Empire Of The Sun
Facts and Figures
Run time: 153 mins
In Theaters: Friday 25th December 1987
Distributed by: Warner Home Video
Production compaines: Amblin Entertainment, Warner Bros. Pictures
Contactmusic.com: 4 / 5
Rotten Tomatoes: 83%
Fresh: 33 Rotten: 7
IMDB: 7.8 / 10
Empire Of The Sun Review
Christian Bale stars as Jim, a British kid born in Shanghai, the son of upper crust expatriates who feel the rising tide of Japanese-Chinese aggression will never reach there strata. Of course it does, and as the Japanese overtake Shanghai, Jim's family is torn asunder, scattering in the chaos. But eventually, like Ben-Hur, Jim returns home to discover his house in ruins and his loved ones gone, so he does the only thing he can think of -- surrender to the Japanese. Only the Japanese don't even want the worthless kid, until finally, after hooking up with a seedy scam artist named Basie (John Malkovich) and his flunkie (Joe Pantoliano), does he manage to get himself arrested and thrown into an internment camp where at least there is the promise of a daily potato and some gruel.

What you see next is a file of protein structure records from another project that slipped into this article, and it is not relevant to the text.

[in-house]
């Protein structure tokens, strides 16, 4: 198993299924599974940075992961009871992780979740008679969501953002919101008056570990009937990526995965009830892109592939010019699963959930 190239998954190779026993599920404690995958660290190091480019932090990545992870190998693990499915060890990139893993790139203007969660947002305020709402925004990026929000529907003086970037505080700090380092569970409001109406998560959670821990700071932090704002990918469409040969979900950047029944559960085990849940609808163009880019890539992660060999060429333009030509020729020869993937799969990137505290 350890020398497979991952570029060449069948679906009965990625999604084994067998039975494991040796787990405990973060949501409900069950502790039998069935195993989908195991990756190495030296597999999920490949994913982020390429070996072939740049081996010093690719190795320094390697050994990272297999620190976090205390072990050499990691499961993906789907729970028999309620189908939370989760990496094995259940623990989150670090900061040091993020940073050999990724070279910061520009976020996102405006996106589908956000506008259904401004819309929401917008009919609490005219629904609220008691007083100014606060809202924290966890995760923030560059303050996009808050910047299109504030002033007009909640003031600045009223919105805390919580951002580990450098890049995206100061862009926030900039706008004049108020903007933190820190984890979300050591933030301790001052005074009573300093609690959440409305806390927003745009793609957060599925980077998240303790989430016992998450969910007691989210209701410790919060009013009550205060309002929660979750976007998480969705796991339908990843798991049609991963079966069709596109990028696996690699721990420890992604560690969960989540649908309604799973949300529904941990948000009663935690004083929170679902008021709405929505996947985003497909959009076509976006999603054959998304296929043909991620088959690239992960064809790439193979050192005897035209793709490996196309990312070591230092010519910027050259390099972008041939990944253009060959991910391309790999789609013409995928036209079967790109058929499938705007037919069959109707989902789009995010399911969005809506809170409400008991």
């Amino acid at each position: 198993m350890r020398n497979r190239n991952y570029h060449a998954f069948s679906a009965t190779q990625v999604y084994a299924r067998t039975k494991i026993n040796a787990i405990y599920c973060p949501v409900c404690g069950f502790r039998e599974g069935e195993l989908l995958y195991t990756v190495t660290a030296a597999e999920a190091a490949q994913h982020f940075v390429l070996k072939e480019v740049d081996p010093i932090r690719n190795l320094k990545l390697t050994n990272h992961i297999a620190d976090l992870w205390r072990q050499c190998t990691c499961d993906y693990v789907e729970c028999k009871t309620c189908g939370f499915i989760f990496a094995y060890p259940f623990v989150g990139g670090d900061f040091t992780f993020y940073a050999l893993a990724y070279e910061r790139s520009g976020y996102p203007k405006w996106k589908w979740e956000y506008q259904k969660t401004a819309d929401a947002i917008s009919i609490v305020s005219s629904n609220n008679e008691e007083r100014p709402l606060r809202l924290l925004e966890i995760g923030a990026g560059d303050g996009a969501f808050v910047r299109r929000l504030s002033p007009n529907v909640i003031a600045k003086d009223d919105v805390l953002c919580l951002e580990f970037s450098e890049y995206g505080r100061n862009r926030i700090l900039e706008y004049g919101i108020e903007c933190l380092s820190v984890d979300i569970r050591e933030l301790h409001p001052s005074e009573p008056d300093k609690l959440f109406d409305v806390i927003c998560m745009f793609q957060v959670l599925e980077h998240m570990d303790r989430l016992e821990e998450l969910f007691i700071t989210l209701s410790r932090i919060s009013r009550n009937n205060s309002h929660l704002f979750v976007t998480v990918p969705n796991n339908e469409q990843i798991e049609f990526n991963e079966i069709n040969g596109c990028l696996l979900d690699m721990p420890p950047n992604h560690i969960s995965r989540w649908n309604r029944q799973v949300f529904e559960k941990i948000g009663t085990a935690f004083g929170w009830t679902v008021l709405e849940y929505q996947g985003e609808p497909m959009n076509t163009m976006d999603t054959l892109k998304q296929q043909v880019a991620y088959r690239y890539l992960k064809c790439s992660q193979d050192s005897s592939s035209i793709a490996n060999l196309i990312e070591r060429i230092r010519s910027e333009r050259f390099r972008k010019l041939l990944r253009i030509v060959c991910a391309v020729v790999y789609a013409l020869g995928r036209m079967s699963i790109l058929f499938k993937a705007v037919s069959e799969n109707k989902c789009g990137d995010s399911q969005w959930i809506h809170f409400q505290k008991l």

Spielberg was still early on in his Very Serious Movie phase back in 1987, so the film can get a little heavy-handed at times. There's an awful lot of staring at sunsets, watching planes fly overhead, and operatic singing courtesy of Bale's prepubescent rugrat. But looking beyond Spielberg's self-indulgence (the movie clocks in at over two and a half hours), Empire of the Sun is a gem about a kid trying to find his way all by his lonesome. The aristocrat is cut down, and we truly get a sense of what it's like for a child to learn about life outside of the familiar family world.
Side 2 of the new DVD release features the short film The China Odyssey: Empire of the Sun, a Film by Steven Spielberg, with Martin Sheen narrating the 48-minute story of the making of the film.